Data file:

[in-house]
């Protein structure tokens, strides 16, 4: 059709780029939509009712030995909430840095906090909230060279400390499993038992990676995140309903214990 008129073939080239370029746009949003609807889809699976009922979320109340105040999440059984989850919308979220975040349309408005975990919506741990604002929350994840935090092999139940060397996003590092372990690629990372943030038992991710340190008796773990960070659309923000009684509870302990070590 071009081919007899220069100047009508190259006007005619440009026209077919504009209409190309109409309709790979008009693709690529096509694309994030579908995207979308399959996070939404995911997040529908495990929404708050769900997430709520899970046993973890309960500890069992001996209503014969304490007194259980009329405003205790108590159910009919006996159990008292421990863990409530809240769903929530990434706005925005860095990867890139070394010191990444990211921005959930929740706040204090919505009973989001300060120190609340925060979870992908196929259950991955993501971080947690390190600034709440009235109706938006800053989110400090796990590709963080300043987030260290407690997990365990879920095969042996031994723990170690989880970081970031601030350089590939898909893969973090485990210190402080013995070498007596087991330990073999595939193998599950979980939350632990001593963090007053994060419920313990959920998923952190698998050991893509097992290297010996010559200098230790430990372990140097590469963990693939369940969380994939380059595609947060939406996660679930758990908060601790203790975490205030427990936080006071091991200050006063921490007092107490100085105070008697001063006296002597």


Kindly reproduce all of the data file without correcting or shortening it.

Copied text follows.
[in-house]
């Protein structure tokens, strides 16, 4: 059709780029939509009712030995909430840095906090909230060279400390499993038992990676995140309903214990 008129073939080239370029746009949003609807889809699976009922979320109340105040999440059984989850919308979220975040349309408005975990919506741990604002929350994840935090092999139940060397996003590092372990690629990372943030038992991710340190008796773990960070659309923000009684509870302990070590 071009081919007899220069100047009508190259006007005619440009026209077919504009209409190309109409309709790979008009693709690529096509694309994030579908995207979308399959996070939404995911997040529908495990929404708050769900997430709520899970046993973890309960500890069992001996209503014969304490007194259980009329405003205790108590159910009919006996159990008292421990863990409530809240769903929530990434706005925005860095990867890139070394010191990444990211921005959930929740706040204090919505009973989001300060120190609340925060979870992908196929259950991955993501971080947690390190600034709440009235109706938006800053989110400090796990590709963080300043987030260290407690997990365990879920095969042996031994723990170690989880970081970031601030350089590939898909893969973090485990210190402080013995070498007596087991330990073999595939193998599950979980939350632990001593963090007053994060419920313990959920998923952190698998050991893509097992290297010996010559200098230790430990372990140097590469963990693939369940969380994939380059595609947060939406996660679930758990908060601790203790975490205030427990936080006071091991200050006063921490007092107490100085105070008697001063006296002597």